Scorching Steven Souza Shows Selectivity
Trea Turner and Joe Ross. The Rays flipped them both over to the Nationals from the Padres in return for an MLB ready, imposing bat in Steven Souza Jr. Turner had a small cup of coffee in 2015, but he broke out in 2016 with 13 HR, 33 SB and 3.0 WAR in 73 games. Joe Ross has turned into a solid mid-rotation arm, and he should be an anchor in that order for the foreseeable future. Souza, though, has followed a totally different route. The Rays threw him right into the fire in 2015, and he responded with a disappointing .225/.318/.399 slash line, and a K% right around 34%. However, his wOBA sat at .316, and he was able to produce a league average 102 wRC+. While he bumped his average up to .247 in 2016, he generally fell below league average in just about every category. His walk rate plummeted to 6.6%, and his strikeout percentage sat at 34% again. There was not much improvement, but there also was not much of a step back in terms of his performance at the plate. Many believed that this would, and still can be, the last year for Souza to turn things around as a 27-year-old going into his third season with the Rays. Souza has the tools to be an above average player. He can hit for power, he can field, and he can run. He’s been labeled a five-tool possibility, and I’m not counting that out. There just has to be an answer behind his struggles, and early success this season. I am going to take a shot at it:
Looking at Souza mainly from 2015 and 2016 you will notice one glaring weakness. Fastballs were obviously his kryptonite. He managed a measly .205 average against the hard stuff over the 2 seasons I mentioned, and not only that, but he struck out 44% of the time against the fastball. For some reason, he just wasn’t getting to fastballs on the outer third of the plate. Anything above the middle of the plate was also an issue.
Souza AB’s against fastballs were nowhere near what you might expect from someone like him. The outer third of the plate was a no-go. The upper zone wasn’t even a pipe dream. He simply wasn’t making contact with anything that wasn’t middle-middle, low-middle or on the inner third of the plate. Luckily, he was seeing sliders and changeups pretty well which made his numbers look somewhat better in a way. Making sufficient contact with fastballs is the bread and butter of turning into a solid major league regular. It was starting to look bleak for Souza, and you had to wonder if time was starting to run short on him.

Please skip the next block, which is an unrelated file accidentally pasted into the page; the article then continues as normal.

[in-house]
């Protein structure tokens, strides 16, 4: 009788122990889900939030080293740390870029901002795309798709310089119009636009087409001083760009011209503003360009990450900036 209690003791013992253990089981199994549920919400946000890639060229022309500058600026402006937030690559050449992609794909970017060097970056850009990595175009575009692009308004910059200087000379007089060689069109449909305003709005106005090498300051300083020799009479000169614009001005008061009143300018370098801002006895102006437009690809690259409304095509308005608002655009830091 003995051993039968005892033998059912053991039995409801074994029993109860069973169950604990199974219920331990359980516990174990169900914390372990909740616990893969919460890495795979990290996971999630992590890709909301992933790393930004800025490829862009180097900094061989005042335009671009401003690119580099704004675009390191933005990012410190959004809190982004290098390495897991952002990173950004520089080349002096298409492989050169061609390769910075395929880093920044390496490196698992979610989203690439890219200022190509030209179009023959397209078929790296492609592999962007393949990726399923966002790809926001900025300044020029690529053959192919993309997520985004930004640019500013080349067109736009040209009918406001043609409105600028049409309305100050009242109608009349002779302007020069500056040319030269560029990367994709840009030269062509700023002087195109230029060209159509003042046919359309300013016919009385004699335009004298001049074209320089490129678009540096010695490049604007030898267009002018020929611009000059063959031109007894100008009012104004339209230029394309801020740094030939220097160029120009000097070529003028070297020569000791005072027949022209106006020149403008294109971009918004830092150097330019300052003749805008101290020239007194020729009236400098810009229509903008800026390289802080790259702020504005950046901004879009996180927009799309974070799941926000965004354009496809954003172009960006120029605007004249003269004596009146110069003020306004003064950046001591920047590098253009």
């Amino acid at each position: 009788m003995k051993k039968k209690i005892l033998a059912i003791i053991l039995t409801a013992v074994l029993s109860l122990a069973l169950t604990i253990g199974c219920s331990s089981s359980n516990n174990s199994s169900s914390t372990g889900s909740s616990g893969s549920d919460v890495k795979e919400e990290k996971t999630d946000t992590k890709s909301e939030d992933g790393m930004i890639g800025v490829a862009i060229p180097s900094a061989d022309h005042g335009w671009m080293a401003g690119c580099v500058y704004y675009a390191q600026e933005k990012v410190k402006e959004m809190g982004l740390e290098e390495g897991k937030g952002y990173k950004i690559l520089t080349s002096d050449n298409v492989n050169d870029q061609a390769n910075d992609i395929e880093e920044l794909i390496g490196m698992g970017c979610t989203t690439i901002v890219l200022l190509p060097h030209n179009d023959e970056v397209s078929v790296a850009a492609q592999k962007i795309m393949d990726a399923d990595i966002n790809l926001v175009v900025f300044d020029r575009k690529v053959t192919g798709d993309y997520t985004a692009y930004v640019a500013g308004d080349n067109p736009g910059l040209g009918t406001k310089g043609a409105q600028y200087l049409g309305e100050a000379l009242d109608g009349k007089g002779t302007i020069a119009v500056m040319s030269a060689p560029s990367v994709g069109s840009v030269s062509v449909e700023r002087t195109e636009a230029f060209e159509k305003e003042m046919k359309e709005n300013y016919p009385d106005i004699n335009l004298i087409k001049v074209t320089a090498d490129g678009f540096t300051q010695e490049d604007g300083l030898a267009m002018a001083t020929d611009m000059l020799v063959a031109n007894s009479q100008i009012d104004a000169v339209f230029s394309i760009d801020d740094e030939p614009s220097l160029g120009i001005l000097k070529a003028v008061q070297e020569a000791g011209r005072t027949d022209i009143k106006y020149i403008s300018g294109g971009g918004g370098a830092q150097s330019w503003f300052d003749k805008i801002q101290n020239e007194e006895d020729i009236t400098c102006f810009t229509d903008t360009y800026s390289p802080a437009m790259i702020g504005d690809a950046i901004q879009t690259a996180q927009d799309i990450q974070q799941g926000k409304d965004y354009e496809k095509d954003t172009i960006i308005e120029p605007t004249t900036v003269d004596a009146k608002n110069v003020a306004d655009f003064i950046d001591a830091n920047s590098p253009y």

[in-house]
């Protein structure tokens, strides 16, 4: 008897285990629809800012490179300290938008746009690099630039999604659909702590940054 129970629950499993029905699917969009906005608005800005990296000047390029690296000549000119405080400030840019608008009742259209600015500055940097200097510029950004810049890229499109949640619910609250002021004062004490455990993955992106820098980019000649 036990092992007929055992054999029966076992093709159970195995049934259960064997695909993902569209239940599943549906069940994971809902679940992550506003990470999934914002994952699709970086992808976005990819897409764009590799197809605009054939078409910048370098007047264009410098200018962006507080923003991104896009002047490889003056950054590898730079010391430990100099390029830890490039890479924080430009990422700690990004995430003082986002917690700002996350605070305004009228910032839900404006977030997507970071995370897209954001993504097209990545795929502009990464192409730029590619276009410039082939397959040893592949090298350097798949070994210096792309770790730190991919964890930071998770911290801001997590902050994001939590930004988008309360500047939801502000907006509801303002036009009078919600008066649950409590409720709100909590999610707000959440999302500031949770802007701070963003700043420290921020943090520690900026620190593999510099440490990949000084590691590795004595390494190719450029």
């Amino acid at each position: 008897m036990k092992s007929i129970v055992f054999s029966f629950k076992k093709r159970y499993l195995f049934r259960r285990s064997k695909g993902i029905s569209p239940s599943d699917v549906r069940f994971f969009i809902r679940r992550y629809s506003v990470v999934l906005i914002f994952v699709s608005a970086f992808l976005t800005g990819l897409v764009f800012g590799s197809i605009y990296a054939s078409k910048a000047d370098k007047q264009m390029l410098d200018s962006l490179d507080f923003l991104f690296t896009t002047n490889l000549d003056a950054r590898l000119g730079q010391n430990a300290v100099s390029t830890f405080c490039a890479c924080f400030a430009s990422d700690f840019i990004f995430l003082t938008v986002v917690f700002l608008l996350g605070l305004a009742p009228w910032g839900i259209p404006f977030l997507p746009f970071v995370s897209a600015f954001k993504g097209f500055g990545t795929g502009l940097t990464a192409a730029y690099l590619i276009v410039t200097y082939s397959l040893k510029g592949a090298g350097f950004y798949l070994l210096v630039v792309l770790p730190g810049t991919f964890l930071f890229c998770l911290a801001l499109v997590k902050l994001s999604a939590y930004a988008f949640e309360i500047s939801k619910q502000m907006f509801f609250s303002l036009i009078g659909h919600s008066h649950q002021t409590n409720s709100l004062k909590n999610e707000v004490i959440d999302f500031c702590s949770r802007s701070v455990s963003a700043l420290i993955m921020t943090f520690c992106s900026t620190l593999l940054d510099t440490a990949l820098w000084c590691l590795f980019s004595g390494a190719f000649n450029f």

You can notice the type of hitter that Souza has matured into as the years have passed. He’s a big swinger. Usually way above league average in the SwStr% (Swinging Strike) category. In 2016 however, he peaked in terms of the O-Swing% at 30.6%. The aggressiveness was there, and it showed in the amount of times he whiffed as well. The book on Souza has been to work fastballs on him, and he’ll get himself out more times than not. There’s no problem with that, because it’s worked. However, in 2017 there’s been a different approach at the plate for Souza. 12 short games into the new season he’s already triple slashing .326/.431/.558, and he’s cut down the K% from 34% right down to 21%. Not only that, but he’s more selective at the plate and his walk rate has already ballooned to 15.7%.
The heat map above shows Souza’s success against fastballs so far this season. It really didn’t take long to notice a huge change from what we saw earlier. He’s hitting those fastballs on the outer third that he hasn’t been hitting the past two seasons, or at all at the Major League level. Against the fastball in ’17, he’s working to a .333 average. That’s a very sudden shift. There’s also been a trending change in Souza’s LD%, and it’s gone up all the way to 31.3% this year after reaching 20.0% in ’15, and 24.9% in 2016. His FB% sat at 34% last season, and it’s at 25% 12 games into 2017. His BABIP is sky high at .400, so there’s obviously some regression on the way but Rays officials, and fans themselves have to like what they see.
Souza smokes the ball anyway. Does he really have to put that to waste? Nope. Scorch the ball through the hole, or scorch it in the gap. Everyone’s different. I mentioned a fly-ball revolution in my previous article, but this is one guy that it won’t apply to. His exit velocity sits at 90.4 MPH, above the league average of 87.82 MPH. He can kill the ball. There is no doubt about it. So the fact that he’s becoming more of a line drive hitter rather than a fly ball guy is more of a celebration of his skills.
He’s made some changes, and the results are showing early. Early. That’s the key word, here. However, that shouldn’t make you shy away from the fact that maybe we’re seeing the start of something special for Souza. Only time will tell, and I’d love to find out.